One of the things I enjoy most about the homebrewing hobby is that there are so many different paths to getting tasty beer. Once you understand the basic brewing process, it's really easy to tweak your process to get the results you're looking for within your own particular set of constraints.
I brew indoors on my stovetop in a 5-gallon kettle. According to conventional homebrewing wisdom, this would seem to relegate me to partial-boil extract brewing land. Almost everything in homebrewing seems to be geared toward producing 5-gallon batches. And all-grain brewing requires a full-volume boil, so you can't brew 5 gallons unless you can comfortably bring 6 or 7 gallons (or more) to a boil.
Personally, I drink about 5-6 beers a week, or roughly a case a month. I also like to brew at least once or twice a month. The obvious solution is to brew smaller batches. Brewing 3-gallon batches solves pretty much all my problems. I can manage full-volume boils, which allows me to brew all-grain. I also net about a case at a time, which is perfect for me. If I brew 2 batches a month I get some extra to share, and every 3rd or 4th batch is a big beer to age in the cellar.
Once you break out of the mindset of "1 batch = 5 gallons", then a lot of doors become open. You can brew batches of any size, allowing you to test new ingredients and recipes at a smaller scale. You can also make the move to all-grain brewing while staying within the confines of a small kitchen. The one downfall is that the vast majority of kits are designed for a 5-gallon batch. So, for smaller batches you will need to be working off a recipe rather than a kit, and you'll need to be able to scale it to your particular batch size.
I realize that it may seem a bit daunting to work from a recipe rather than purchasing a pre-built kit, especially if you need to make modifications to the recipe. But it's really quite simple, especially if you're using brewing software that supports scaling recipes. I use Brewer's Friend, but most of the brewing calculators have some function that will allow you to scale a recipe up or down simply.
One thing to keep in mind when scaling a recipe is that everything will change in equal proportions except for one thing - your boiloff rate. You will end up boiling off the same amount of liquid (or a little more) for a smaller batch than you would for a larger one. For example, if you boil off 1 gallon in an hour, you will start with 6 gallons for a 5-gallon batch, and you will start with 4 gallons for a 3-gallon batch. Why do I mention that? Because, depending on how much you scale the recipe down, it could have an impact on your IBU's. The gravity of your boil affects hop utilization. Since a smaller batch starts at a lower gravity than a larger one (i.e., it is more dilute), you may find that your scaled recipe has more IBU's than the original recipe. In most cases the difference will be negligible, but in hoppier beers it may be enough where you might want to decrease your bittering addition a bit.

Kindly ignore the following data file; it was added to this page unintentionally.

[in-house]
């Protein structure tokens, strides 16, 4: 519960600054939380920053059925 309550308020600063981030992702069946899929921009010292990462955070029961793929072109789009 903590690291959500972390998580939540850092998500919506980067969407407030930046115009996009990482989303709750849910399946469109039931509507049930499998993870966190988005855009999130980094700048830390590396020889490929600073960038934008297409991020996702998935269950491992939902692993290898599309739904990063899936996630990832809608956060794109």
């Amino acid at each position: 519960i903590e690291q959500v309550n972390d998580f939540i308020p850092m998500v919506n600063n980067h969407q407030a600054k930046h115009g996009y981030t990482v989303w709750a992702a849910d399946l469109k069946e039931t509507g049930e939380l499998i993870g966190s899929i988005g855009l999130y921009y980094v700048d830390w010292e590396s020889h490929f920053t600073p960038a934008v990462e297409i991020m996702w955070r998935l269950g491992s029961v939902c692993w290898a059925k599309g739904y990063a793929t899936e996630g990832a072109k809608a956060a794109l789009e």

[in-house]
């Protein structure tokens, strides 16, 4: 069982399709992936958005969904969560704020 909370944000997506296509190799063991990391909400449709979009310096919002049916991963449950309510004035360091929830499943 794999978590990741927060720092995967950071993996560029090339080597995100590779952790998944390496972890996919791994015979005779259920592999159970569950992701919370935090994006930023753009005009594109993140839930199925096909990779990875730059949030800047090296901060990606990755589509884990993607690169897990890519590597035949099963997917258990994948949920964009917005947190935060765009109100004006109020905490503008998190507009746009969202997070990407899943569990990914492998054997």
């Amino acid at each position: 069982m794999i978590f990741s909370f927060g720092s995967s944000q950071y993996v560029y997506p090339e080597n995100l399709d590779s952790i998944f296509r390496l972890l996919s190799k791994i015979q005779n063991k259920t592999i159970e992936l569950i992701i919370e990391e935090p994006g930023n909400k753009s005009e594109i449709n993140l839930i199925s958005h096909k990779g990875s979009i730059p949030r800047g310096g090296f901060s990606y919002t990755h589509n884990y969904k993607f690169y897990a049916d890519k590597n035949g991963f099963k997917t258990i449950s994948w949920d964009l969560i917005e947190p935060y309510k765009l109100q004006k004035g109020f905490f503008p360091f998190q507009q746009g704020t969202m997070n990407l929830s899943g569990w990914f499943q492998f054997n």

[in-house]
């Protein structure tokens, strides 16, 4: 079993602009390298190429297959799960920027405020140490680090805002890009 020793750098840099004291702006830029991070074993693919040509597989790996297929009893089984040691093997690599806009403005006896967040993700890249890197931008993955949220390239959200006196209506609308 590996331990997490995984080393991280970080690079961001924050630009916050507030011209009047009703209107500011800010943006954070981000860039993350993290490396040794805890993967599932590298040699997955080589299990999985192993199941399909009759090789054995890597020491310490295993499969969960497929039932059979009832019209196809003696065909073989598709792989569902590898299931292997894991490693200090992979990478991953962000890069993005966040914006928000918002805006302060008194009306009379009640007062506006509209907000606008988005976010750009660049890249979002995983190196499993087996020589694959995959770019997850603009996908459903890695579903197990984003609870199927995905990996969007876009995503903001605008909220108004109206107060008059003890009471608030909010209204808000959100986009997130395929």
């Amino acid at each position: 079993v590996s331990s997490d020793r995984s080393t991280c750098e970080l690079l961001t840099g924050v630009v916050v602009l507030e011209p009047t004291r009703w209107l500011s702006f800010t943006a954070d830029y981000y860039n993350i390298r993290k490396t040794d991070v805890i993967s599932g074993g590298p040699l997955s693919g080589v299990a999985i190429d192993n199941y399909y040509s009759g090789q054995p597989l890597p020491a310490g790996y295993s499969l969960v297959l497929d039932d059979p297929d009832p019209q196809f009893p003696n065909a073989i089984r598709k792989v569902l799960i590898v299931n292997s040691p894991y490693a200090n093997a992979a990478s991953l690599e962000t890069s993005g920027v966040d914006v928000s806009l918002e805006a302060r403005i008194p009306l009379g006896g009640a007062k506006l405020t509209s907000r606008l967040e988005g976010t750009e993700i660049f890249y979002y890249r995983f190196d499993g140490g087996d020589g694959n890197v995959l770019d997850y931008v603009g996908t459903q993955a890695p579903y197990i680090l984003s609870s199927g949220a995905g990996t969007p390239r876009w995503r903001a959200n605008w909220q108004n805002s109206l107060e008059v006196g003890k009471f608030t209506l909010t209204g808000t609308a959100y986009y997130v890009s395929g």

My specific process is a sort of a hybrid BIAB (Brew-In-A-Bag) process. I wanted to avoid the need to monitor and adjust the temperature during the mash, so I could just walk away once I mashed-in and return at the end of the mash. My solution is to mash in a 5-gallon beverage cooler that I have lined with my BIAB bag. When the mash is done, I pull the bag and run off into my kettle. While this isn't as simple (or as cheap) as the usual 1-vessel BIAB setup, having a separate mash tun is worth my while.
In part two I will go into a bit more specifics. I will also walk you through a typical all-grain brewday so that those of you who want to follow along at home can get the feel of things.